A Parc-Extension restaurant is in hot water for allegedly not allowing a blind woman to bring her guide dog into the restaurant, according to CJAD News.
Ottawa resident Diane Bergeron contacted the radio station, saying that staff at Restaurant Lyla, a Vietnamese eatery on Jean-Talon West, told her that she could enter the premises, but her dog would need to remain in-between the restaurant’s entrance doors.
Bergeron is also an executive for the Canadian National Institute for the Blind (she is vice president of engagement and international affairs) and is well-acquainted with the laws about service animals, and told the restaurant that it’s a legal requirement to accommodate service animals such as guide dogs.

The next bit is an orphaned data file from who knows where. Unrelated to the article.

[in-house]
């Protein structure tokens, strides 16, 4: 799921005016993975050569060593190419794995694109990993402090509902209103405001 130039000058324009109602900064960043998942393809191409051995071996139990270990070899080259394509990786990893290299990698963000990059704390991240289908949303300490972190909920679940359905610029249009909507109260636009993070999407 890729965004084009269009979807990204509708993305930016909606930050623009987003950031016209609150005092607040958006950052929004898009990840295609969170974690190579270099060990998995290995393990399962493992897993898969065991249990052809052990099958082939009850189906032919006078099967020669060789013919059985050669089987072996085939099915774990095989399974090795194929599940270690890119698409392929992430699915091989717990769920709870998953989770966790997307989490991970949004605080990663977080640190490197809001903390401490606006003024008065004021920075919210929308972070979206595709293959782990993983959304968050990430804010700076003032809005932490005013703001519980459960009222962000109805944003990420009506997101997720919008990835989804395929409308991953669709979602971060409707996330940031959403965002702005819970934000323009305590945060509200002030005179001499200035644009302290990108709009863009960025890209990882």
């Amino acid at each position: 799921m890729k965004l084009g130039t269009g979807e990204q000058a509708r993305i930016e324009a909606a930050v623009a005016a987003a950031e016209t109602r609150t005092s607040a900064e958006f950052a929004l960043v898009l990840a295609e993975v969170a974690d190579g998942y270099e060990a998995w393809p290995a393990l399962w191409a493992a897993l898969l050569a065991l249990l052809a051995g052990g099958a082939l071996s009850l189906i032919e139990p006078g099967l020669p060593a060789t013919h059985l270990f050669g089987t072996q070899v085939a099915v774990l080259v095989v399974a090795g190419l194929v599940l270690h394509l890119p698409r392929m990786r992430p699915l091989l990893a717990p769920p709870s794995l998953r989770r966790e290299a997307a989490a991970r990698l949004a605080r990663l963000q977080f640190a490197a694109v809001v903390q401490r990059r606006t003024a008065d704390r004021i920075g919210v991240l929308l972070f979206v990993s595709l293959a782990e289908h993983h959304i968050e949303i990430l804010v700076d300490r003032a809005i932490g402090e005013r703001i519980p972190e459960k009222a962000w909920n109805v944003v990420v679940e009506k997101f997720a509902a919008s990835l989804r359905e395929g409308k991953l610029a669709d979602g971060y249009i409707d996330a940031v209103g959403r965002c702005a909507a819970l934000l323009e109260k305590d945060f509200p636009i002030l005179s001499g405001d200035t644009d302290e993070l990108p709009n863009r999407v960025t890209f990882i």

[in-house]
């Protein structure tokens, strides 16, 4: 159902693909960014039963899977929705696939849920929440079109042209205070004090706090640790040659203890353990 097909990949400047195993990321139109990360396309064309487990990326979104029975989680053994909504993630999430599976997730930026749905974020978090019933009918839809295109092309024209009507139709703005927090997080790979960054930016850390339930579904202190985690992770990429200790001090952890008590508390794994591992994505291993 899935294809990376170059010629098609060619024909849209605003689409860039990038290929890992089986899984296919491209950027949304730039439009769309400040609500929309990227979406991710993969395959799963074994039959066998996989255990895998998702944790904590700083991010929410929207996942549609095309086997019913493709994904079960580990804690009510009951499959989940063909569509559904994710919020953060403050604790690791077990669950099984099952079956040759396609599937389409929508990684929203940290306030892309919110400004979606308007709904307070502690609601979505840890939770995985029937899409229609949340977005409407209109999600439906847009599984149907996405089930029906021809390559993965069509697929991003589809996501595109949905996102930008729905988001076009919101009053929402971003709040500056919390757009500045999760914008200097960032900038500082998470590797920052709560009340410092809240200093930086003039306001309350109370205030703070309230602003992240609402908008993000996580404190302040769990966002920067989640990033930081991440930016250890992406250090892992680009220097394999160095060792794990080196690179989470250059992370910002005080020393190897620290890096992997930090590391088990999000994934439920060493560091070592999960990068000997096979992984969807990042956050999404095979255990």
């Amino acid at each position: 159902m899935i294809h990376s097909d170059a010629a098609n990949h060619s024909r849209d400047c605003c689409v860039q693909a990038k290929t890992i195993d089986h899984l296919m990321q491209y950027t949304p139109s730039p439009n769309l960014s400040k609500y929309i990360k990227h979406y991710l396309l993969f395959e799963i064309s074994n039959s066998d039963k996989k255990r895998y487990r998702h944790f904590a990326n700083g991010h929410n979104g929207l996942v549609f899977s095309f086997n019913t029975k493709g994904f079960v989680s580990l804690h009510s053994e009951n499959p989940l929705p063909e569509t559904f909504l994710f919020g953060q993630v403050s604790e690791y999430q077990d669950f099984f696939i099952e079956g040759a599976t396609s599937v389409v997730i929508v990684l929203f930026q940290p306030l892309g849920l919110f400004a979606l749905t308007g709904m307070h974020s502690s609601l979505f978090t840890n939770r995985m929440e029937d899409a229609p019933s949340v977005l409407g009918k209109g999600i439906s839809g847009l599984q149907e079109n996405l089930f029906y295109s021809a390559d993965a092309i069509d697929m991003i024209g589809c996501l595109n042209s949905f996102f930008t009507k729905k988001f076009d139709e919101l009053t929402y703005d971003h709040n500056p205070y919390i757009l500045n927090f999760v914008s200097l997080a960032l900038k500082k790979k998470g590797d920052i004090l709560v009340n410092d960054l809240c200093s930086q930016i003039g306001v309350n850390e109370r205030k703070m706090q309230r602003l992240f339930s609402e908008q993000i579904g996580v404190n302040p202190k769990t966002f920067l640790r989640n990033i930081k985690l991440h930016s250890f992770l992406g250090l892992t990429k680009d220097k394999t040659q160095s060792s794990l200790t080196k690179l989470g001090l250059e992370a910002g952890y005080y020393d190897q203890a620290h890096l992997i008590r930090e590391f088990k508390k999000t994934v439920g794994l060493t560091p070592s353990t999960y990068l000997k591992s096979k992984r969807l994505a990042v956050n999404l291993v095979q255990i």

“The dog doesn’t actually have a right to be in the restaurant. It’s my right to be accompanied by my dog. The dog doesn’t care if she’s in the restaurant,” she told CJAD’s Shuyee Lee, adding that it was “extremely embarrassing”.
The restaurant appears to have admitted to CJAD that they barred the woman’s dog: an employee noted to the radio station that a waiter who is scared of dogs was working, and that the restaurant staff were worried about the effect it could have on an allergic customer.
The woman has filed a complaint with Quebec’s Human Rights Commission.